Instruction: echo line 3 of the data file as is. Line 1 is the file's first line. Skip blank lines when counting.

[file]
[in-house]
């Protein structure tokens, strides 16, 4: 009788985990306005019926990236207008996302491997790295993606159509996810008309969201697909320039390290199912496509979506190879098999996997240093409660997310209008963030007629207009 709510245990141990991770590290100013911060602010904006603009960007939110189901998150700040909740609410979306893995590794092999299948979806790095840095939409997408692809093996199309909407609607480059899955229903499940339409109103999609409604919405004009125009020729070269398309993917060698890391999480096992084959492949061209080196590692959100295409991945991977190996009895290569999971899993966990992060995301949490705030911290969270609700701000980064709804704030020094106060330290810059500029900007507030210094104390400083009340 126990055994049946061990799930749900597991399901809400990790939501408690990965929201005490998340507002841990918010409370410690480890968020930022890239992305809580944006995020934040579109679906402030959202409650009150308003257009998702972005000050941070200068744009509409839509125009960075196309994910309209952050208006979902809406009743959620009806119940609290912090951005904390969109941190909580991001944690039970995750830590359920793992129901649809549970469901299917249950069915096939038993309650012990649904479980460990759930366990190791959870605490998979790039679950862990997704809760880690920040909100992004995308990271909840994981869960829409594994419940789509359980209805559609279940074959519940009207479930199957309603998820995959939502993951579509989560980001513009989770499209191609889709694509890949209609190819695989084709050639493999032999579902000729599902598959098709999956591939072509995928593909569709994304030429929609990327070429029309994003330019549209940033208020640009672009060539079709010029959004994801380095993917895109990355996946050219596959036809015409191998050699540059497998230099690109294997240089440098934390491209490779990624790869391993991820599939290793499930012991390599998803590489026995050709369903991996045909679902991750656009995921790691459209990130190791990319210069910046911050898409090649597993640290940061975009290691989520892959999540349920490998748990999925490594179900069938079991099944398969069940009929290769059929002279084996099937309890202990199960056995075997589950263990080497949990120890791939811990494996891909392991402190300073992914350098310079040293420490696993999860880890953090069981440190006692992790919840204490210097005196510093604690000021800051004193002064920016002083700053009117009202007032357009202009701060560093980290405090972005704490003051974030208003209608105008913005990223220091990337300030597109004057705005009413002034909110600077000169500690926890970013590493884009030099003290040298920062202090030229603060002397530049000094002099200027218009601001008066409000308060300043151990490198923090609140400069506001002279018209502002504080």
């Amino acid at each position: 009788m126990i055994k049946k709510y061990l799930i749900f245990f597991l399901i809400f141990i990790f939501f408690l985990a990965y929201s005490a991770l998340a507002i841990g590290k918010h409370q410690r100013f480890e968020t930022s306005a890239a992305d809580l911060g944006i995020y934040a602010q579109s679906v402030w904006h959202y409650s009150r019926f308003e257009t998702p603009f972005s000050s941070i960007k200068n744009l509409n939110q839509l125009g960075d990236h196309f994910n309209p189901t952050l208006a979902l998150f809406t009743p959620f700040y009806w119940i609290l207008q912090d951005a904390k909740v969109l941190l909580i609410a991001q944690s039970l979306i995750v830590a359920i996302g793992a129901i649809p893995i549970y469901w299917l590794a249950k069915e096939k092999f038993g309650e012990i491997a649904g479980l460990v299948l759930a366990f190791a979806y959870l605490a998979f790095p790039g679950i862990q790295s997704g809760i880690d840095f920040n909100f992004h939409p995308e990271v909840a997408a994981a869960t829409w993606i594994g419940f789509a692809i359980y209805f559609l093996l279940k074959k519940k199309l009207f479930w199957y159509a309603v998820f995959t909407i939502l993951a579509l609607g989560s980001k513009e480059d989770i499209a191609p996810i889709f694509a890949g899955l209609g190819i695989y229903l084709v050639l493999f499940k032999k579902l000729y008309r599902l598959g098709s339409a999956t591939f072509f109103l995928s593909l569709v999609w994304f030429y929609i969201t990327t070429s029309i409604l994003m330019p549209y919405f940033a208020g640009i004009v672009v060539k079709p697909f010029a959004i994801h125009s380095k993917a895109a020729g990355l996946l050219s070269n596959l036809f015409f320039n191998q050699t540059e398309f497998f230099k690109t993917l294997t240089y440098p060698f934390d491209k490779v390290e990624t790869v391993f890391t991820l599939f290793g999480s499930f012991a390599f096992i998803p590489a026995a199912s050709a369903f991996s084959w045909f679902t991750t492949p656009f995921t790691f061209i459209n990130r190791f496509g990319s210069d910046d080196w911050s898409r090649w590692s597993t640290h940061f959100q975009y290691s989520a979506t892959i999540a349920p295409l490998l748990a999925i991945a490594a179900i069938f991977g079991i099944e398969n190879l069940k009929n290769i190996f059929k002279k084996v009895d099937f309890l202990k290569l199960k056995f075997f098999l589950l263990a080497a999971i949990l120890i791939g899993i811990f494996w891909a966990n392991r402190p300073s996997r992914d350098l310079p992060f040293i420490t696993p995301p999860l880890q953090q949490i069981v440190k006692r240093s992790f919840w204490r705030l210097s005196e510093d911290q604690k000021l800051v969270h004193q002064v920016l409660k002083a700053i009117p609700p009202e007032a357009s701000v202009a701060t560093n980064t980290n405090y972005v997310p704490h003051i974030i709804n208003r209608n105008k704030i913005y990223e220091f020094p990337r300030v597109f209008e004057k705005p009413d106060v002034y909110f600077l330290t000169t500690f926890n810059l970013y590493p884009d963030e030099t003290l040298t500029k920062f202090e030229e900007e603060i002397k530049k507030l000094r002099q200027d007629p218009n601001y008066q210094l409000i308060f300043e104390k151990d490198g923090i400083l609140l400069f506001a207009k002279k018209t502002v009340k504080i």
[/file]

């Amino acid at each position: 009788m126990i055994k049946k709510y061990l799930i749900f245990f597991l399901i809400f141990i990790f939501f408690l985990a990965y929201s005490a991770l998340a507002i841990g590290k918010h409370q410690r100013f480890e968020t930022s306005a890239a992305d809580l911060g944006i995020y934040a602010q579109s679906v402030w904006h959202y409650s009150r019926f308003e257009t998702p603009f972005s000050s941070i960007k200068n744009l509409n939110q839509l125009g960075d990236h196309f994910n309209p189901t952050l208006a979902l998150f809406t009743p959620f700040y009806w119940i609290l207008q912090d951005a904390k909740v969109l941190l909580i609410a991001q944690s039970l979306i995750v830590a359920i996302g793992a129901i649809p893995i549970y469901w299917l590794a249950k069915e096939k092999f038993g309650e012990i491997a649904g479980l460990v299948l759930a366990f190791a979806y959870l605490a998979f790095p790039g679950i862990q790295s997704g809760i880690d840095f920040n909100f992004h939409p995308e990271v909840a997408a994981a869960t829409w993606i594994g419940f789509a692809i359980y209805f559609l093996l279940k074959k519940k199309l009207f479930w199957y159509a309603v998820f995959t909407i939502l993951a579509l609607g989560s980001k513009e480059d989770i499209a191609p996810i889709f694509a890949g899955l209609g190819i695989y229903l084709v050639l493999f499940k032999k579902l000729y008309r599902l598959g098709s339409a999956t591939f072509f109103l995928s593909l569709v999609w994304f030429y929609i969201t990327t070429s029309i409604l994003m330019p549209y919405f940033a208020g640009i004009v672009v060539k079709p697909f010029a959004i994801h125009s380095k993917a895109a020729g990355l996946l050219s070269n596959l036809f015409f320039n191998q050699t540059e398309f497998f230099k690109t993917l294997t240089y440098p060698f934390d491209k490779v390290e990624t790869v391993f890391t991820l599939f290793g999480s499930f012991a390599f096992i998803p590489a026995a199912s050709a369903f991996s084959w045909f679902t991750t492949p656009f995921t790691f061209i459209n990130r190791f496509g990319s210069d910046d080196w911050s898409r090649w590692s597993t640290h940061f959100q975009y290691s989520a979506t892959i999540a349920p295409l490998l748990a999925i991945a490594a179900i069938f991977g079991i099944e398969n190879l069940k009929n290769i190996f059929k002279k084996v009895d099937f309890l202990k290569l199960k056995f075997f098999l589950l263990a080497a999971i949990l120890i791939g899993i811990f494996w891909a966990n392991r402190p300073s996997r992914d350098l310079p992060f040293i420490t696993p995301p999860l880890q953090q949490i069981v440190k006692r240093s992790f919840w204490r705030l210097s005196e510093d911290q604690k000021l800051v969270h004193q002064v920016l409660k002083a700053i009117p609700p009202e007032a357009s701000v202009a701060t560093n980064t980290n405090y972005v997310p704490h003051i974030i709804n208003r209608n105008k704030i913005y990223e220091f020094p990337r300030v597109f209008e004057k705005p009413d106060v002034y909110f600077l330290t000169t500690f926890n810059l970013y590493p884009d963030e030099t003290l040298t500029k920062f202090e030229e900007e603060i002397k530049k507030l000094r002099q200027d007629p218009n601001y008066q210094l409000i308060f300043e104390k151990d490198g923090i400083l609140l400069f506001a207009k002279k018209t502002v009340k504080i």